In the 1980s, the Guerrilla Girls stormed through the art world, and the feminist intersection, with their performances in public spaces, exposure of gender gaps, and challenges towards art galleries world-wide.
The anonymous art group, who wear guerrilla masks and are still active today, started in New York City and created a platform for female artists to change the status-quo and reject the evident sexism and racism within the community. Since their establishment, the group has influenced and inspired female artists far beyond performance art.
Nevertheless, one indisputable reality is that the Guerrilla Girls lack diversity. Critics have noted the lack of diversity through the history of the collective and others have spoken out about their time as a member. Zora Neal Hurston once stated that the majority of the group “was mostly white” and although they stand and fight for equality, their collective does not mirror this message.
Where the Guerrilla Girls began, contemporary artists have continued to carry the torch. Collectives like Pussy Riot, Balti Gurls, Girls Only NYC, and The Coven challenge the patriarchy and open up discussions about racial disparities.
The St.Paul collective Electric Machete Studios are a group of artists, dancers, performers, producers, designers, and teachers who focus on the community and “creative narrative of the Mexican/[email protected]/[email protected]/Indigenous identity.” Made up of over 60 members, the collective is dedicated to preserve the first Latino neighborhood in Minnesota, located in West St. Paul. As it is for many city neighborhoods, gentrification could erase the cultural heritage — Electric Machete hopes to sustain the community through activism, creative practices, and supporting local artists.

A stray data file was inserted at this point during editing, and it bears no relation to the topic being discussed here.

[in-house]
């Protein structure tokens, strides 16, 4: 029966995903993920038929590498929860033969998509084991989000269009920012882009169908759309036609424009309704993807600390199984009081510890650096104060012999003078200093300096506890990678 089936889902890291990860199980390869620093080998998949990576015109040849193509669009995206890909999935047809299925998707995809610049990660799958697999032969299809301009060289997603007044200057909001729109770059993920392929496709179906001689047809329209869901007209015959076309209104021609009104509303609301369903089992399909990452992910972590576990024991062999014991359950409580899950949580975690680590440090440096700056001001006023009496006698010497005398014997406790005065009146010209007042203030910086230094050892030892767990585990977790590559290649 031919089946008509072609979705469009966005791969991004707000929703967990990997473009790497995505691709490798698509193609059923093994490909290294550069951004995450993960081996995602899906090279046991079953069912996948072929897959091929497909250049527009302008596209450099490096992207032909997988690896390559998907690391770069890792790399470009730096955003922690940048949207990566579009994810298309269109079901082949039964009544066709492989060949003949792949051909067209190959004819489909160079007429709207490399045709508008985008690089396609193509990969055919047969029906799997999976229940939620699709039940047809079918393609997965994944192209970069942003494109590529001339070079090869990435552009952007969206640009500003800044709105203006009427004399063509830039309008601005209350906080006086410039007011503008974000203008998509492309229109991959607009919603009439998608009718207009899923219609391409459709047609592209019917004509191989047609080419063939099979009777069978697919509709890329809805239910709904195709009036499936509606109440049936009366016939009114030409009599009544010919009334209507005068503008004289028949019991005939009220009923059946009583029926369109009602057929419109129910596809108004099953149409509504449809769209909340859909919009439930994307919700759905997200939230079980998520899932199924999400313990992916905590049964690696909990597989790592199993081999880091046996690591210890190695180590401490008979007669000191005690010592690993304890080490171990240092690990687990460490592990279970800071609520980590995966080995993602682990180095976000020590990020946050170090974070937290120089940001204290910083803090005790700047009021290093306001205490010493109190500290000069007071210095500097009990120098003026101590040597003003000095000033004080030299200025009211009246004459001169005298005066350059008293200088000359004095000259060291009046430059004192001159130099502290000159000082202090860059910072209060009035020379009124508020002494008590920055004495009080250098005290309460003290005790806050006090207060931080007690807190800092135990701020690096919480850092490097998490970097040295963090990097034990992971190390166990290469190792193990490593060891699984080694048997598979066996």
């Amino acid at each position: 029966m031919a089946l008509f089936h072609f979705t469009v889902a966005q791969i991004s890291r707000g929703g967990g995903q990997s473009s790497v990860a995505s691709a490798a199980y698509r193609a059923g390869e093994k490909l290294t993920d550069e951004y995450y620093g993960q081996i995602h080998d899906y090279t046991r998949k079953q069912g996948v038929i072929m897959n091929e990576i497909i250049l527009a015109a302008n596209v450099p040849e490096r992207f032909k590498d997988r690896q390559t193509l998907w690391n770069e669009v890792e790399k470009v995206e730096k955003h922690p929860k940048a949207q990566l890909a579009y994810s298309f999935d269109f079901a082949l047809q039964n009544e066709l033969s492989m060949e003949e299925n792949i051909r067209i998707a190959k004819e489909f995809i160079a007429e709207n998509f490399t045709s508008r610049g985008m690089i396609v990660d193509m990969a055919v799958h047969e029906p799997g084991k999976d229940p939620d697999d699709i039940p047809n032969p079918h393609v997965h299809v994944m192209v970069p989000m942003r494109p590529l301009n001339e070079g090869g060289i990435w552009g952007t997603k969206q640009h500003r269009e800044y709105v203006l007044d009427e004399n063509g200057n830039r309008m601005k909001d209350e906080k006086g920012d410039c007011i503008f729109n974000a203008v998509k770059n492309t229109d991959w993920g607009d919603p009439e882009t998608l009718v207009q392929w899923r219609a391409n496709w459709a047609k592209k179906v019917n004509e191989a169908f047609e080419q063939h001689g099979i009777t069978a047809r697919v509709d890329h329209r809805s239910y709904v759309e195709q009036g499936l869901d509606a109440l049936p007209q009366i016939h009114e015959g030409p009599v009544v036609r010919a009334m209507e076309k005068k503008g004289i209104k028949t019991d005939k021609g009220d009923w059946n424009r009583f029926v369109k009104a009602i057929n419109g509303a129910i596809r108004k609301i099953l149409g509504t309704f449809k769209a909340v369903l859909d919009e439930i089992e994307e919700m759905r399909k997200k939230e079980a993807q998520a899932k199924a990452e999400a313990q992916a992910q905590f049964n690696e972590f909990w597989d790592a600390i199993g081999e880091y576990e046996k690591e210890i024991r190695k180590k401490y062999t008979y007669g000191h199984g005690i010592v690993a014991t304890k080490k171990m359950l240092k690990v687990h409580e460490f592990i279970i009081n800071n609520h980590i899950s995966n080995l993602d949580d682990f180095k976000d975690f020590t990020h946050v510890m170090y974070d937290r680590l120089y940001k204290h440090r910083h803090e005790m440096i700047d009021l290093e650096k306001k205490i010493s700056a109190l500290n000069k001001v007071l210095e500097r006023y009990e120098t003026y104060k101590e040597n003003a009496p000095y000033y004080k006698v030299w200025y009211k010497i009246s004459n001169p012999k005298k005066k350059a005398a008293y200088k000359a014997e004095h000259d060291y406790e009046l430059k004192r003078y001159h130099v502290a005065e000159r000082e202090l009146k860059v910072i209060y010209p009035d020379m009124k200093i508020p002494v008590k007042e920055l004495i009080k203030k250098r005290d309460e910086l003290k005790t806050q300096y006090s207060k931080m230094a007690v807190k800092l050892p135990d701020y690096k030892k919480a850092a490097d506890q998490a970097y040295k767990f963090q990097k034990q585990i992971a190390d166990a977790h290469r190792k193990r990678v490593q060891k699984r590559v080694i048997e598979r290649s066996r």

Most recently, Electric Machete performed Intervention: a Xicana & Boricua at the Guerrilla Girls Takeover Twin Cities event. During the performance the group fashioned Luchador masks, an obvious head nod to the prolific performance group, and locked themselves inside of a gallery with Latina Theory, a podcast that focuses on [email protected] events, health, and politics. The 48 hour lock-in included the performers sharing stories of Latina sexuality, motherhood, identity, and injustice. According to the curatorial statement, “the exhibit speaks back to mainstream art institutions’ omission of Women of Color” and displays how “artists are impacted when new ideas, people, and materials intervene in a collective process.”
In the performance, Electric Machete was able to respond directly to the Guerrilla Girls and their historically white collective — outwardly challenging their motives. While the performance does not dismiss the Guerrilla Girls wholeheartedly, it rightfully brings up the problematic history of race and hierarchy within their collective, which make them sympathizers to the art institutions that they protest.
Electric Machete Studios provide ongoing support for the Latina community in St. Paul, Minnesota through workshops, an online shop, murals and more.